1021 GMT February 21, 2020
The so-called Syrian Democratic Forces (SDF), an alliance of Kurdish and Arab militants, entered Dayr al-Zawr on Tuesday as part of their operations aimed at liberating the Daesh-held city of Raqqah.
"Our aim is to cut the road to Raqqah and besiege Daesh... We have liberated 15 villages,” said SDF field commander Dejwar Khabat.
He added the SDF had set up their base on a fortified hill in Makmaneh, which is located some 100 kilometers from Raqqah -- Daesh’s stronghold in Syria.
"We have entered the first villages of Dayr al-Zawr province," said another SDF commander Abu Khawlah. "Our entry into Dayr al-Zawr was a big surprise (for Daesh), and there will be more surprises coming," he added.
The SDF launched its campaign to capture Raqqah in November 2016 and took control of some areas up the Euphrates Valley.
The US-led coalition says it is working with the SDF to try to defeat Daesh in the militant-riddled Syrian city. However, there have been numerous reports of US-led airstrikes targeting Syrian civilians, military and infrastructure.
Meanwhile, the so-called Syrian Observatory for Human Rights reported that at least 11 people were killed in airstrikes in a Daesh-held village in Dayr al-Zawr.
"The death toll could rise because there are at least 35 people wounded, some of them in critical condition," said the UK-based monitoring group’s director, Rami Abdel Rahman.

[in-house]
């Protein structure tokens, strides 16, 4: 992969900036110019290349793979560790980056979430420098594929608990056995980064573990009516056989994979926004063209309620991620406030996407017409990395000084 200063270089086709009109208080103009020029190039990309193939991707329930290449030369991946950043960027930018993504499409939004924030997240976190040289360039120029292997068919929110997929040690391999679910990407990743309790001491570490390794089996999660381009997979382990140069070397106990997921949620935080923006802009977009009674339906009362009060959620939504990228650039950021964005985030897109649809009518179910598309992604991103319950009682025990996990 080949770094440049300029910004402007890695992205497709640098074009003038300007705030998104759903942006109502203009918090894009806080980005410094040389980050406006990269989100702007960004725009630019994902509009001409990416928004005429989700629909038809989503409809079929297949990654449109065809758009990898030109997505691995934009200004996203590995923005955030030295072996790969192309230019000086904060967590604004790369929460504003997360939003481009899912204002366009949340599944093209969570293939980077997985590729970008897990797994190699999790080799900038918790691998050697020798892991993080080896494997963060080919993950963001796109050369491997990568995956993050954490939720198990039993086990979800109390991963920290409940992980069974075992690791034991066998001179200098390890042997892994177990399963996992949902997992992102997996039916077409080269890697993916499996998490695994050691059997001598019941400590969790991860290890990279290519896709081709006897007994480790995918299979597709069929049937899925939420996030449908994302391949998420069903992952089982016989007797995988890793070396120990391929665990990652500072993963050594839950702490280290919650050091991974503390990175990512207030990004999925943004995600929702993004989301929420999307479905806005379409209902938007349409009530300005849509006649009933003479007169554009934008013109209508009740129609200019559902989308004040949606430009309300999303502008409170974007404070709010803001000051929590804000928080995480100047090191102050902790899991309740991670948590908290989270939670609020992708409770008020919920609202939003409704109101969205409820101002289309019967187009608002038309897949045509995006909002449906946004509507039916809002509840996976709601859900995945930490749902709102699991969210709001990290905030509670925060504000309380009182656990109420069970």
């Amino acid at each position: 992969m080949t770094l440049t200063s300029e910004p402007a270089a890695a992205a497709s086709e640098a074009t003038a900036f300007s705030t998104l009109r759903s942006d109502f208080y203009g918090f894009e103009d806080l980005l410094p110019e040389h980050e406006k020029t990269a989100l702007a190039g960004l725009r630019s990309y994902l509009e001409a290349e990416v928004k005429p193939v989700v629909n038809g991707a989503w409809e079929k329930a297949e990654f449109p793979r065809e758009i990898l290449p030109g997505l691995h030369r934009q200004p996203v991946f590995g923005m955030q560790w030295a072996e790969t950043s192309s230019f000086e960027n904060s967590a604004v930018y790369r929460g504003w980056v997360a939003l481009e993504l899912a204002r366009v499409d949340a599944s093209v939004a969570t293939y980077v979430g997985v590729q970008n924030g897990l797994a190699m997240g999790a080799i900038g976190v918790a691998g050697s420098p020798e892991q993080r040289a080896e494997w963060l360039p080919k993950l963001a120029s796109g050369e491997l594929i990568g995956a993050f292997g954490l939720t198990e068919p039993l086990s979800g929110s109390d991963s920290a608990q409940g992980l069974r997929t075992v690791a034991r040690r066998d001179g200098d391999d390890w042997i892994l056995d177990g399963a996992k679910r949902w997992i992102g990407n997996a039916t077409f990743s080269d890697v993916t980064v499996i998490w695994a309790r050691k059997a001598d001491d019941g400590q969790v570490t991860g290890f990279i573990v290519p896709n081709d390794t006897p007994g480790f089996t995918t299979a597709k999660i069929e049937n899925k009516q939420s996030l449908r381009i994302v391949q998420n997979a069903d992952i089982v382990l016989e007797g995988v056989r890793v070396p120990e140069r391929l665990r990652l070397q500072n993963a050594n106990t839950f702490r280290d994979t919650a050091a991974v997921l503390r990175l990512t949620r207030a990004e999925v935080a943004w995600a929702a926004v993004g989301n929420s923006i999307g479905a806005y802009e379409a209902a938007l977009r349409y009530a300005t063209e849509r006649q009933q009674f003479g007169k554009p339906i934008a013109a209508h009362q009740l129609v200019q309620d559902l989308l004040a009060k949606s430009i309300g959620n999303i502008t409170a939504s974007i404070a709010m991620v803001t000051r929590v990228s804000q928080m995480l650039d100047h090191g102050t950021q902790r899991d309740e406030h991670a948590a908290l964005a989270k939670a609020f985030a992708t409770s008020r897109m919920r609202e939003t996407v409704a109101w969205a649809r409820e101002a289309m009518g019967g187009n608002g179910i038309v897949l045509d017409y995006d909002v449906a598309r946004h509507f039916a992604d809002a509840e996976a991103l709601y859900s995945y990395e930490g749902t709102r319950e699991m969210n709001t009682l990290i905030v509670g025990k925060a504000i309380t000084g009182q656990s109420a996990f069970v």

Nearly two-thirds of the 30,000 SDF militants belong to the Kurdish People's Protection Units (YPG), which Turkey considers a "terrorist" group. Although the US insists that it only provides military support to the Arab components of the SDF, Turkey has been enraged by Washington’s support for the group.
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Meanwhile, the FSA has reported that the CIA has cut off their military aid after the group was attacked by Jabhat Fateh al-Sham terrorist group, formerly known as al-Nusra Front, last month.
Militant officials said that there has been no official explanation for the move, but several said it is probably linked to preventing arms and cash falling into the hands of Daesh and other Takfiri terrorist groups. The US supports the militant group by supplying salaries, training, ammunition, and anti-tank missiles via coordination through Qatar, Turkey, and Saud Arabia.
"The reality is that you have changes in the area, and these changes inevitably have repercussions," said a FSA official. He added that no aid could "enter at present until matters are organized. There is a new arrangement but nothing has crystallized yet."
Syria has been battling foreign-backed militancy for nearly six years. Over the past few months, the Syrian army has made significant gains against terrorists, including the liberation of the strategic city of Aleppo in late 2016.
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